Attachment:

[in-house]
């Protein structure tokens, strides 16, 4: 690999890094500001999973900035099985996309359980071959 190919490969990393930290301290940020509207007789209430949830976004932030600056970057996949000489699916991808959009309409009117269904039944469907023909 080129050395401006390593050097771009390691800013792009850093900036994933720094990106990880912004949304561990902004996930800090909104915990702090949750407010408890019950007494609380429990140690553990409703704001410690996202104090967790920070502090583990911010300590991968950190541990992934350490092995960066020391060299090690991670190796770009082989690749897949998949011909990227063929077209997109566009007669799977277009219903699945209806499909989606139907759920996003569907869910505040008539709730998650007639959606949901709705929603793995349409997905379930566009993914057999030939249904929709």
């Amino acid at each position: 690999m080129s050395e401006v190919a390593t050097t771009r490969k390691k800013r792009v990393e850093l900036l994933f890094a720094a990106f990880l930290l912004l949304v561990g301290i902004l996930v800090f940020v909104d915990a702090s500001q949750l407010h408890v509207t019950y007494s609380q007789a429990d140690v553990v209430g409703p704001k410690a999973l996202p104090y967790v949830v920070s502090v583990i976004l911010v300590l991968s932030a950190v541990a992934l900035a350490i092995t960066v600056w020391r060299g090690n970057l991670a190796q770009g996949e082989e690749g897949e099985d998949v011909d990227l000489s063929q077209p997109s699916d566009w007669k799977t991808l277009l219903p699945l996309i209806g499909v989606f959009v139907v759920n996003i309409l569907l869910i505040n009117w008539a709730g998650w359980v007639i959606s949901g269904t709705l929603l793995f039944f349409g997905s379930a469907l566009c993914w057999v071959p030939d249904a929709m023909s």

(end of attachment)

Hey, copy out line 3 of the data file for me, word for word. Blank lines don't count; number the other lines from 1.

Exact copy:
């Amino acid at each position: 690999m080129s050395e401006v190919a390593t050097t771009r490969k390691k800013r792009v990393e850093l900036l994933f890094a720094a990106f990880l930290l912004l949304v561990g301290i902004l996930v800090f940020v909104d915990a702090s500001q949750l407010h408890v509207t019950y007494s609380q007789a429990d140690v553990v209430g409703p704001k410690a999973l996202p104090y967790v949830v920070s502090v583990i976004l911010v300590l991968s932030a950190v541990a992934l900035a350490i092995t960066v600056w020391r060299g090690n970057l991670a190796q770009g996949e082989e690749g897949e099985d998949v011909d990227l000489s063929q077209p997109s699916d566009w007669k799977t991808l277009l219903p699945l996309i209806g499909v989606f959009v139907v759920n996003i309409l569907l869910i505040n009117w008539a709730g998650w359980v007639i959606s949901g269904t709705l929603l793995f039944f349409g997905s379930a469907l566009c993914w057999v071959p030939d249904a929709m023909s």